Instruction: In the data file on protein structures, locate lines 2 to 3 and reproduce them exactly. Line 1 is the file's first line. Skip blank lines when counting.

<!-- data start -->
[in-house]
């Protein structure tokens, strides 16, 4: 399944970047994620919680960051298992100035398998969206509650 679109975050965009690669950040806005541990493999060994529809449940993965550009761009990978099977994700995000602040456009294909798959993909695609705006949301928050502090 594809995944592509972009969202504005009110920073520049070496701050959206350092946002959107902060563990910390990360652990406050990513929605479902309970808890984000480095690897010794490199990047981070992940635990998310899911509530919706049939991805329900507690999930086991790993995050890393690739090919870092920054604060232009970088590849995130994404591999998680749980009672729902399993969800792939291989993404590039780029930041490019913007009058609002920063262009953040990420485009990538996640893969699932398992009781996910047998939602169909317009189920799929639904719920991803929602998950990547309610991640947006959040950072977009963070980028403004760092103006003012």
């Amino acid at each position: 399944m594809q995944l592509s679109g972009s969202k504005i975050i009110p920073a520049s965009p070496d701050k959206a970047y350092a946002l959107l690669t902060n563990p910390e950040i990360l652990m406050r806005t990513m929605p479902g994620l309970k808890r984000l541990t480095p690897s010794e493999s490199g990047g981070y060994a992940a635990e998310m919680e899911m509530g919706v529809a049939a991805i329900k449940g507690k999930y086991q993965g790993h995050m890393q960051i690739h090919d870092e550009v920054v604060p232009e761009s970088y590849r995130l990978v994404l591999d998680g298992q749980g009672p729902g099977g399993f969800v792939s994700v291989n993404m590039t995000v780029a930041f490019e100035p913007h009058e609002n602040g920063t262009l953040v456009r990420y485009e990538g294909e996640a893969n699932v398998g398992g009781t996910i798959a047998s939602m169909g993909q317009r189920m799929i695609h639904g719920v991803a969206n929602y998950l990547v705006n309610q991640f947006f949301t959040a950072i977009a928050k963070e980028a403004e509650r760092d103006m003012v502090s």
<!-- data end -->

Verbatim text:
């Protein structure tokens, strides 16, 4: 399944970047994620919680960051298992100035398998969206509650 679109975050965009690669950040806005541990493999060994529809449940993965550009761009990978099977994700995000602040456009294909798959993909695609705006949301928050502090 594809995944592509972009969202504005009110920073520049070496701050959206350092946002959107902060563990910390990360652990406050990513929605479902309970808890984000480095690897010794490199990047981070992940635990998310899911509530919706049939991805329900507690999930086991790993995050890393690739090919870092920054604060232009970088590849995130994404591999998680749980009672729902399993969800792939291989993404590039780029930041490019913007009058609002920063262009953040990420485009990538996640893969699932398992009781996910047998939602169909317009189920799929639904719920991803929602998950990547309610991640947006959040950072977009963070980028403004760092103006003012």
């Amino acid at each position: 399944m594809q995944l592509s679109g972009s969202k504005i975050i009110p920073a520049s965009p070496d701050k959206a970047y350092a946002l959107l690669t902060n563990p910390e950040i990360l652990m406050r806005t990513m929605p479902g994620l309970k808890r984000l541990t480095p690897s010794e493999s490199g990047g981070y060994a992940a635990e998310m919680e899911m509530g919706v529809a049939a991805i329900k449940g507690k999930y086991q993965g790993h995050m890393q960051i690739h090919d870092e550009v920054v604060p232009e761009s970088y590849r995130l990978v994404l591999d998680g298992q749980g009672p729902g099977g399993f969800v792939s994700v291989n993404m590039t995000v780029a930041f490019e100035p913007h009058e609002n602040g920063t262009l953040v456009r990420y485009e990538g294909e996640a893969n699932v398998g398992g009781t996910i798959a047998s939602m169909g993909q317009r189920m799929i695609h639904g719920v991803a969206n929602y998950l990547v705006n309610q991640f947006f949301t959040a950072i977009a928050k963070e980028a403004e509650r760092d103006m003012v502090s």